Activity #1:

As you blow into the hole of the Sound Blaster, lightly touch the diaphragm to see whether the sound changes.  Does the pitch get higher or lower? Drummers can change the tension on their drum-heads to change the pitch.

Activity # 2:  Slide Trombone

As you blow into the hole of the Sound Blaster, insert your other hand’s thumb and move it in and out. Notice any change in pitch?  For longer tubes, use a cork on the end of a barbecue skewer or thin wooden dowel to change the column of air and to make your own ‘trombone’.

Activity #3: Length of the tube (column of air)Pocket Sound Blaster

Use cardboard tubes (toilet paper, paper towels, mailing tubes) of varying lengths to make the Pocket Sound Blaster tube longer. You’ll have to taper the ends of the cardboard tubes to make them fit the outside diameter of the Pocket Sound Blaster.

Pocket Sound BlasterShorter is Higher — Longer is Lower:   Change the length of this vibrating column of air by varying the length of a tube.  Because the Pocket Sound Blaster is short, it produces a higher pitch or frequency.  This happens because sound waves can travel, or vibrate, a shorter distance faster than a longer distance.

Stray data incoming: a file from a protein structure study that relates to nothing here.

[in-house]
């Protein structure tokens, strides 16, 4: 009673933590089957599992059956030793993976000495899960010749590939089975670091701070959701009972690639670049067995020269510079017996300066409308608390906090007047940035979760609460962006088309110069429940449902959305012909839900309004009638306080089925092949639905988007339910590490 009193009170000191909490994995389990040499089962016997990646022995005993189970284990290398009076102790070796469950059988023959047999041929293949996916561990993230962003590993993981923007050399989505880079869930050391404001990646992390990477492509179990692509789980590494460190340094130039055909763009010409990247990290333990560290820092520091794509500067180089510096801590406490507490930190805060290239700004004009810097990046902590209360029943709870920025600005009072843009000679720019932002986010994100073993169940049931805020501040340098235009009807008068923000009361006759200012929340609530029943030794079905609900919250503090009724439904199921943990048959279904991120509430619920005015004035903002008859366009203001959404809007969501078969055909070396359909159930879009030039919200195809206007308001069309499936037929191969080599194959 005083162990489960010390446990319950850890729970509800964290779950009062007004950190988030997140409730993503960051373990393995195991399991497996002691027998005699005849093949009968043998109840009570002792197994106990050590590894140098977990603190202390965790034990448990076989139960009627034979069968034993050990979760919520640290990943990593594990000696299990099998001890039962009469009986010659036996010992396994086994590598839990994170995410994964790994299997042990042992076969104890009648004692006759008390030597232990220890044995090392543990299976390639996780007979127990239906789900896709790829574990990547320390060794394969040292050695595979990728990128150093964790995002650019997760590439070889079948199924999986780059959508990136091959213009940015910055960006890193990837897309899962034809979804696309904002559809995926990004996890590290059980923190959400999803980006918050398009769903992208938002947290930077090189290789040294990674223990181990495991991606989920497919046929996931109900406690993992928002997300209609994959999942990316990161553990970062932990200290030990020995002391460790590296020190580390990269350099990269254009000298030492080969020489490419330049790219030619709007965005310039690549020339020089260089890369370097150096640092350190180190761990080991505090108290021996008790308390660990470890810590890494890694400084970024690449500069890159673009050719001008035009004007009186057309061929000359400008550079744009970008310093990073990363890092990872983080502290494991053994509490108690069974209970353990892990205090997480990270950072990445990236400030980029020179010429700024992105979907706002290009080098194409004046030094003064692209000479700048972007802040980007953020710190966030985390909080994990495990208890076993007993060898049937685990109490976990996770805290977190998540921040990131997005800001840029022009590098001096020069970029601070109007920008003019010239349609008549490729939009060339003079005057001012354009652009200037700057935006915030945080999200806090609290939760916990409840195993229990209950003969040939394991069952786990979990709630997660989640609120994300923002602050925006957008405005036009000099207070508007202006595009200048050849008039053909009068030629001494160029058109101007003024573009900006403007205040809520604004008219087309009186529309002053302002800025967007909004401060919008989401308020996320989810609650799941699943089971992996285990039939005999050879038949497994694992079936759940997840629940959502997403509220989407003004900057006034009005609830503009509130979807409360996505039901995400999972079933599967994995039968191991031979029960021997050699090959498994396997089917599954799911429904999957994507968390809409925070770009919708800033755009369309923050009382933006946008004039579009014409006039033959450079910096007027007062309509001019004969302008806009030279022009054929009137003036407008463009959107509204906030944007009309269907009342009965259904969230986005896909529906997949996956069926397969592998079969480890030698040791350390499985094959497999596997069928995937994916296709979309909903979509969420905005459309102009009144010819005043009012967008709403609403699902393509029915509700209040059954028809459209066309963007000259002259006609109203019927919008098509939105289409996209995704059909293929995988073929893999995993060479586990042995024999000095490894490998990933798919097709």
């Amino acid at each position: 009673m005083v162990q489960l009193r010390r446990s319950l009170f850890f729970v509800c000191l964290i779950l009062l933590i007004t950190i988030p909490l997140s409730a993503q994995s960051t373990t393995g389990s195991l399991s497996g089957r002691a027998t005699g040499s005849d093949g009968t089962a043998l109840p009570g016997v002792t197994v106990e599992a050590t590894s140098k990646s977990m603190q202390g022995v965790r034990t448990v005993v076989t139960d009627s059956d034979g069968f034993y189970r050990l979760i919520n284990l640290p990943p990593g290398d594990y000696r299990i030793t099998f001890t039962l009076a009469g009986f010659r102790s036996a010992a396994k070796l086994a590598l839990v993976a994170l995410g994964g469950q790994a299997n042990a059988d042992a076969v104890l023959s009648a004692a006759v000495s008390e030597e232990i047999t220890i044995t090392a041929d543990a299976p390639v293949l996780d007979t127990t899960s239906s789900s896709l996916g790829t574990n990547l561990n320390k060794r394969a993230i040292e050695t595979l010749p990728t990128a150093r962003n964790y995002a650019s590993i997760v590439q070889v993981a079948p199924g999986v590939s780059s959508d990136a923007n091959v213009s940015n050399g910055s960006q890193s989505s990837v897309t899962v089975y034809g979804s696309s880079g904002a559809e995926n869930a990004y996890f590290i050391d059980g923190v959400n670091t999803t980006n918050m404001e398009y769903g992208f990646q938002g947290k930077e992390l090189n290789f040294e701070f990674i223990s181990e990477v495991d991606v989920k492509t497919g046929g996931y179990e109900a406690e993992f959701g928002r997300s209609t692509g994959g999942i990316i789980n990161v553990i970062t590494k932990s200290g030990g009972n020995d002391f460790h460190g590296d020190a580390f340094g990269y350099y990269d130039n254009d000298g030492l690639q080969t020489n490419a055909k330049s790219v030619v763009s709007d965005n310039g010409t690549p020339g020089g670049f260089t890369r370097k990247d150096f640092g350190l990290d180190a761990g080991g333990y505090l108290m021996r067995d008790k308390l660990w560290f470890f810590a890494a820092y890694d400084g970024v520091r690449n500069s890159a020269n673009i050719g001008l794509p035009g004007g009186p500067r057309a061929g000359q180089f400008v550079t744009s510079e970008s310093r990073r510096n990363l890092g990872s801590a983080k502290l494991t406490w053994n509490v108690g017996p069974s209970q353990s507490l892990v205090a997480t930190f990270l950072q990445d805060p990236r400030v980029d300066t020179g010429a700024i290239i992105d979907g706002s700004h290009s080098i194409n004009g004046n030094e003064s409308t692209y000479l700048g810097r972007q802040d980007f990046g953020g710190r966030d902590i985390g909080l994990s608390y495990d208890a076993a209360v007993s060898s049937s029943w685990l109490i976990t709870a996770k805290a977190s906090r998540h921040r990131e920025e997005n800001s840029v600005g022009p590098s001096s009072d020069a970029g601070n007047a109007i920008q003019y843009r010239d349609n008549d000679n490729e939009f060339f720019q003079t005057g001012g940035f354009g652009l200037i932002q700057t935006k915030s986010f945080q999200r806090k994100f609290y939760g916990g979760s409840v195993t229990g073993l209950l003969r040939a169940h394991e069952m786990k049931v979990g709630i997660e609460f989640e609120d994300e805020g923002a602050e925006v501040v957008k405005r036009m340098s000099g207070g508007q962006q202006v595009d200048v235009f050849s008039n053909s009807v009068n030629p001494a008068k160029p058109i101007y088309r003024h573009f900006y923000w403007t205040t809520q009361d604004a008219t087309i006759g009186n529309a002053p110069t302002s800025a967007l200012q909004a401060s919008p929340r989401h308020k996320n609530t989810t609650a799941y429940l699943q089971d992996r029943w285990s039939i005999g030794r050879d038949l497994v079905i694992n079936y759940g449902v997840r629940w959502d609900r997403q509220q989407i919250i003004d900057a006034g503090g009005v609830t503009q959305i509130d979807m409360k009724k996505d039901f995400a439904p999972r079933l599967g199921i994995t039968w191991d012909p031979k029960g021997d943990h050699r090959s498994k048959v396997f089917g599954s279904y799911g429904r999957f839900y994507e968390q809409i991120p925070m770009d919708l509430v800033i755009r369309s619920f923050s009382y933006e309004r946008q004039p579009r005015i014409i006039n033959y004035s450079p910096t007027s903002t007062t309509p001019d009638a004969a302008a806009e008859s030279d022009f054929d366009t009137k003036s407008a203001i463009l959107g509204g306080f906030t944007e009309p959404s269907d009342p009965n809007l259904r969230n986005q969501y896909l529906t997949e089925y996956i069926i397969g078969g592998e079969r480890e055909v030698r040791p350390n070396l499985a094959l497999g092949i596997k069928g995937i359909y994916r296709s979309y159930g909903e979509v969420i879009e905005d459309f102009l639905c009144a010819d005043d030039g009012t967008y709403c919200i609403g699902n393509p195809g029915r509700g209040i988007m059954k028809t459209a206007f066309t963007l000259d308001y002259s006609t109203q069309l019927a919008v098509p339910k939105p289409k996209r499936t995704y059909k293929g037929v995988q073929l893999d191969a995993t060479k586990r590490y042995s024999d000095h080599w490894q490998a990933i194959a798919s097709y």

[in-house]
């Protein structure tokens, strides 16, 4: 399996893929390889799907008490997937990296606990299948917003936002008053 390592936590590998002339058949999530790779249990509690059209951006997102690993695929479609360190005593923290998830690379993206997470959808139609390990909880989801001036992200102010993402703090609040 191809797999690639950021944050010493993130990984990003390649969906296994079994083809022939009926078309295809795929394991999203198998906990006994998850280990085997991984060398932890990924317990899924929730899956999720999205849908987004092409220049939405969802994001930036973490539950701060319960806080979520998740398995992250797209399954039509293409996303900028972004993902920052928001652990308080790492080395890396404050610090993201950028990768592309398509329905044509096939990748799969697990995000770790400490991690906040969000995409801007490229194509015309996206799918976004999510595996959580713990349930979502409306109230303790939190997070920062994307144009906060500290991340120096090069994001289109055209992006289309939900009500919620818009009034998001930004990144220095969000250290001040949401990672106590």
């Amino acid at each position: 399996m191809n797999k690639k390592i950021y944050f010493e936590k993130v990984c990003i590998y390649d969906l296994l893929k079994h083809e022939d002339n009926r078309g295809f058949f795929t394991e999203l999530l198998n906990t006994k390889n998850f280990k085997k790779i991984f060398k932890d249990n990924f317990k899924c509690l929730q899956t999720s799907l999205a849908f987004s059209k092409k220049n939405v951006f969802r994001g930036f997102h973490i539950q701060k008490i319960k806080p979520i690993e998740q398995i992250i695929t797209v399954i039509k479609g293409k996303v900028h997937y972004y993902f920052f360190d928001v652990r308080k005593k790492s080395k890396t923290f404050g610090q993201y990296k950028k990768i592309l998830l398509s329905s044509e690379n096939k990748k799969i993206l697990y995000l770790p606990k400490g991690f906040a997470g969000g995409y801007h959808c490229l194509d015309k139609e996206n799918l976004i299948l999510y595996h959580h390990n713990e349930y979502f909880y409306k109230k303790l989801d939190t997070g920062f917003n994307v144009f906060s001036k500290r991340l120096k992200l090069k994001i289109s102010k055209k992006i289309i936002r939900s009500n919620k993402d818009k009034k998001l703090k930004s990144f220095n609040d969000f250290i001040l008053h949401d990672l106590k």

Activity # 4:

Since the Pocket Sound Blaster tube is approximately 3″ long, make a series of card board tubes in 3 inch increments (3”, 6”, 9”, 12” etc.) to see how this affects the tone.

Activity #5:

The diaphragm of the Pocket Sound Blaster is held on by the plastic ring. Gently Pocket Sound Blasterremove the ring and explore with other diaphragm material:  wax paper, parchment paper, zip bag plastic, other balloons, latex or Nitrile glove material, etc. What changes do you discover?

Activity #6: Sound Energy

Can the sound from the Pocket Sound Blaster perform work?

  1. Try to blow out a birthday candle with the Pocket Sound Blaster.
  2. Put some confetti or puffed rice cereal in the tube and blow through the side hole. What happens?
  3. Hold the Sound Blaster so the rubber end is upright.  Place some puffed rice on the latex and blow.  Observe the movement of the puffed rice due to the vibration of the surface.